We provide the current state of court interpretations of Morrison; practical considerations for institutional investors considering foreign actions; and the current state of securities laws of foreign jurisdictions.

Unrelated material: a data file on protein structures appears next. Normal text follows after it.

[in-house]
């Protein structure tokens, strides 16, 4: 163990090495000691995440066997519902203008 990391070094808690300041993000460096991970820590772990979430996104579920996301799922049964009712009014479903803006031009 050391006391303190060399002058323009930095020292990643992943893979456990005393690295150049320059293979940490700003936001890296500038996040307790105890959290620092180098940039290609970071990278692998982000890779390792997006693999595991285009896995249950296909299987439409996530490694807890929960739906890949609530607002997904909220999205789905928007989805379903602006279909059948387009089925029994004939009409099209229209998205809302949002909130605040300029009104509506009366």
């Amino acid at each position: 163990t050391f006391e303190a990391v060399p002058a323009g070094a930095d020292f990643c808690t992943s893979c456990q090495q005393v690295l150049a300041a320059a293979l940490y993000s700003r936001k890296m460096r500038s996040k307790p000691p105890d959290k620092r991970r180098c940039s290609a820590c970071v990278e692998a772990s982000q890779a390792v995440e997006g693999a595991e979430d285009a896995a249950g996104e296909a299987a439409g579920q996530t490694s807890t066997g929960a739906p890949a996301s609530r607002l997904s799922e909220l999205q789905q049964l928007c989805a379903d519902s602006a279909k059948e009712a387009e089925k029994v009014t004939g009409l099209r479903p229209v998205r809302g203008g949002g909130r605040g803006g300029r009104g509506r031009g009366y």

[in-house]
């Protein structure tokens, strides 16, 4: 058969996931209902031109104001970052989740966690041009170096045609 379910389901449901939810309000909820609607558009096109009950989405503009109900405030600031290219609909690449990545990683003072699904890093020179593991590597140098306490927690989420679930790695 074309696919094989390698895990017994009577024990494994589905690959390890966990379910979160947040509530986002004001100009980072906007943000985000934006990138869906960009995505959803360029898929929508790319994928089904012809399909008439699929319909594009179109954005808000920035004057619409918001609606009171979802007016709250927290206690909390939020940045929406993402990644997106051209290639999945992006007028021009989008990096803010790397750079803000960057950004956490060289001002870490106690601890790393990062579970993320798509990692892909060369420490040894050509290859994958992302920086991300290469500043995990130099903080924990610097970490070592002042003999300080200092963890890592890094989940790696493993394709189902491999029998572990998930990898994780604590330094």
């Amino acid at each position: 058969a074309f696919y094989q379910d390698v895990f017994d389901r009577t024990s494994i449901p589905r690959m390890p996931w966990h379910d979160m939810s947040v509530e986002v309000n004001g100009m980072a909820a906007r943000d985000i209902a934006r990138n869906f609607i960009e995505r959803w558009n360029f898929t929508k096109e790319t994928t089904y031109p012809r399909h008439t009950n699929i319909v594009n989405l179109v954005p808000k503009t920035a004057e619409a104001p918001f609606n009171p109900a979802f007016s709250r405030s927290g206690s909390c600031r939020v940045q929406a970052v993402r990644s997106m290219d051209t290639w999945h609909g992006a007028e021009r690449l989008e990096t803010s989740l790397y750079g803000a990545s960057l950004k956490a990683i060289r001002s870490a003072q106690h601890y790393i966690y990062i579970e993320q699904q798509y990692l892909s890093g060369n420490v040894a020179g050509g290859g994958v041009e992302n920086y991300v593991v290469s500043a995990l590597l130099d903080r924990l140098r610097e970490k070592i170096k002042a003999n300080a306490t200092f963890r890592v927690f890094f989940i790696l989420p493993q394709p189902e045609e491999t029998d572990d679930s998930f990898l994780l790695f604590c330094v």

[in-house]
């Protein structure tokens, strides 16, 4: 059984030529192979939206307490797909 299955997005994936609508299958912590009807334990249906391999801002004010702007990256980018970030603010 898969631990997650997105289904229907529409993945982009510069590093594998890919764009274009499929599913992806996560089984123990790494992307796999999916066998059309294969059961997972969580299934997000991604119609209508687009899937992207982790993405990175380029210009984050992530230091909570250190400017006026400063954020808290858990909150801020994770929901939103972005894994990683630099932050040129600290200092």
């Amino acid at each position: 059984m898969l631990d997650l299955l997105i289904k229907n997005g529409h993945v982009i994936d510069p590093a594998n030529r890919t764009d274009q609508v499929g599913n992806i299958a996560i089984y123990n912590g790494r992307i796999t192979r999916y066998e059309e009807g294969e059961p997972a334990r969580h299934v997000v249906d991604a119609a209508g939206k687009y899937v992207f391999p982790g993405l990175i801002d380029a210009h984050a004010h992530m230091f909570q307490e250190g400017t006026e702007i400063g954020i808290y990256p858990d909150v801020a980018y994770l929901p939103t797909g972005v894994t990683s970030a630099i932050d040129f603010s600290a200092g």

Seven years on, the Supreme Court’s opinion in Morrison v. National Australia Bank, 561 U.S. 247 (2010), continues to complicate the ways investors can recover for securities fraud. The holding of Morrison is by now well known: that the U.S. securities laws only provide a cause of action for securities purchased on a national exchange or in a domestic transaction. While this test may seem like a simple way to, as Justice Scalia put it, ensure the securities laws only apply to “domestic, not foreign matters,” what Morrison doesn’t grapple with is the truly global nature of corporations and securities markets. Institutional investment strategies have kept pace with this global trend, and institutional investors are increasingly finding themselves seeking to recover for fraud-related losses on foreign purchased securities. Morrison holds that, no matter the other connections to the U.S., the federal securities laws cannot be used for this purpose.
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